the trees, apparently nesting in the thick layers of
old leaves.It's a magic landscape,prehistoric, as
old, one feels,as time itself.
We walk back to the Jeep and continue down the
same road. For many kilometers we seelittle but
Trithrinax. It is baffling why this beautiful palm,
so common in the wild, is so rare in cultivation.
The land itself is rather flat, a huge flat plain that
we had seen from the mountain pass. But now
we are climbing a.gentte rise and from the top,
suddenly we get a diffeient picture. To the left of
the road, the sceneis what we had become used
to, palms as far as the eye can see. To the right
however, there is not a palm to be seen, instead
millions and millions of sunflowers are pointing
at the sun and following its direction with their
gaze as the day progresses.While the palms are
wild and free, the sunflowers,genetically modified,
are, symbolically perhaps, behind barbed wire,
hung with placards promoting the chemicals and
the manufacturers thereof that have been used to
keep these vast numbers of plants weed free.
Gibbons: Trithrinox
Volume 45(2) 2001
cow that we missed earlier, more Quilmes to wash
the dust - and the smoke - away, and talk about
our day. Raul became interested in the palms and
their fate some years back, His business was in
essential oils, and for him the palms were a
sideline. Now, however, they are daily increasing
in importance; they are, he readily admits, a lot
more exciting than marigold and evening
primrose. Now his businessand indeed his mission
in life is to get in before the bulldozers, dig up the
palms, ferry them away to safety and, after a short
period of recuperation, to export them by the
container-load to Europewhere they are beginning
to grace the gardens of well-heeled palm
They adapt remarkably well, tolerating the
unavoidable damageto their roots, and what must
be a terrible shock to the system. Remarkably they
don't turn a hair and continue growing as though
they were still back at home. We talk late into the
night, Raul well into his third pack of cigarettes
of the day, and Argentinean brandy having taken
the place of beer.
5. RefugeeTrinthrinoxcompestris,establishedin the Palm
Centre,Ham, UK, none the worsefor their ordeal.
Argentina is the largest producer of geneticallymodified foods in the world.
Pretty as the flowers are, their very numbers are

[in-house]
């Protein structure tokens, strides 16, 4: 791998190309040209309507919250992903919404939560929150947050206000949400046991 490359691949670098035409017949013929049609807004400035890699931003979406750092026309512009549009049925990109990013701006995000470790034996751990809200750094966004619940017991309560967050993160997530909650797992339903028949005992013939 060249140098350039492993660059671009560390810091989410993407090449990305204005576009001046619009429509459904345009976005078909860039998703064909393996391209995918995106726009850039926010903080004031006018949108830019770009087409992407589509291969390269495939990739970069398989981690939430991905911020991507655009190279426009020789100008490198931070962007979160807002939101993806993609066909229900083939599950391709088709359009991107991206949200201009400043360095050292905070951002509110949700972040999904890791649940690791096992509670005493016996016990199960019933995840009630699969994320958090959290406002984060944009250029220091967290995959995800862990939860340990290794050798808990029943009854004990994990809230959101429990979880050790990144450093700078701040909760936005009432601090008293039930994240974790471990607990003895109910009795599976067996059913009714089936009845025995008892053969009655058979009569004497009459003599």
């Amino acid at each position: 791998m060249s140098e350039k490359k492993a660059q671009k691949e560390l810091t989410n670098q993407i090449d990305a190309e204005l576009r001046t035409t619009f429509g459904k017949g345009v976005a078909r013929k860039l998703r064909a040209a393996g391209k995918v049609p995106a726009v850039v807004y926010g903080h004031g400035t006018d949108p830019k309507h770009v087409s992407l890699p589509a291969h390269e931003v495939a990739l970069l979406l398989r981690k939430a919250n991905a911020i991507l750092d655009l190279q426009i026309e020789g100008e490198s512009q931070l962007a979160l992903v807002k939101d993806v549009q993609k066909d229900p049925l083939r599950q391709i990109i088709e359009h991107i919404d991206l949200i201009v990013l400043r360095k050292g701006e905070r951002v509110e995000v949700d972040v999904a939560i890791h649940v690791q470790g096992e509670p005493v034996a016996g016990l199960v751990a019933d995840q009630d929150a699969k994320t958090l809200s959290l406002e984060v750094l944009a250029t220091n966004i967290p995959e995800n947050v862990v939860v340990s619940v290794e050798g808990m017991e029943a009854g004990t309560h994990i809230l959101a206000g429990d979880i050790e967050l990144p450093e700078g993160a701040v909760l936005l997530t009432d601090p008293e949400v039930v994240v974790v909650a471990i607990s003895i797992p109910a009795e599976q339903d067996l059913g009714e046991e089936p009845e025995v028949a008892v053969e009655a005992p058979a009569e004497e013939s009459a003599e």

daunting (is it us their staresare following?), and
we move on, constantly comparing the contrasting views to the right and left of this rulerstraight road. A couple of kilometers further on we
come acrossfarming in action. There'is a smudge
of smoke in the sky, rapidly becoming thicker as
we approach and finally blotting out the sun. Here
is the graveyard of the palms, felled by the
hundred by huge bulldozers that care not for their
ancient beauty but see them simply as obstacles
in the path of progress.The armament that surely
would have defeated the Saltqsaurusthat roamed
theseplains millions of yearsago is nothing more
than grist to the bulldozers'mill, and over they go,
without sympathy or comment. Then they are
unceremoniously piled into heaps, doused with
dieseland torched, decadesof growth reduced to
ash and smoke, disappearingup into the evening
sky as from a crematorium chimney (Figs.3, 4).
Saddenedand sobered,we drive back to the town
where we had lunch, stopping at the same srnall
hotel for the night. We have the other half of the
A knock at my door tells me that morning has
broken, and we must be on our way. lugo de
narania and cafd con lecheserve for breakfast, and
we drive off into the cool sunrise,Cordoba-bound.
It has been an eye-openerof a trip and a reminder
that little is sacredin this world. My memories of
the stately palms, falling like ninepins, will remain
with me for a long time.
A month or so after I arrive back in the UK, a
container-load of refugees arrives at my nursery.
They look a little flustered, but after a week or two
in the ground they are as good as new and seem
to have suffered little from their ordeal. I do not
pretend that I am saving them from extinction there are far too many to be endangered as a
speciesjust yet, but 'rescued'certainly seemsthe
appropriate word, at least for a few of the
thousands of individuals which would otherwise
have been incinerated on that distant plain (Fig.
Centerfold(overleaf,pp. 78, 79).
in great abundancein the wild.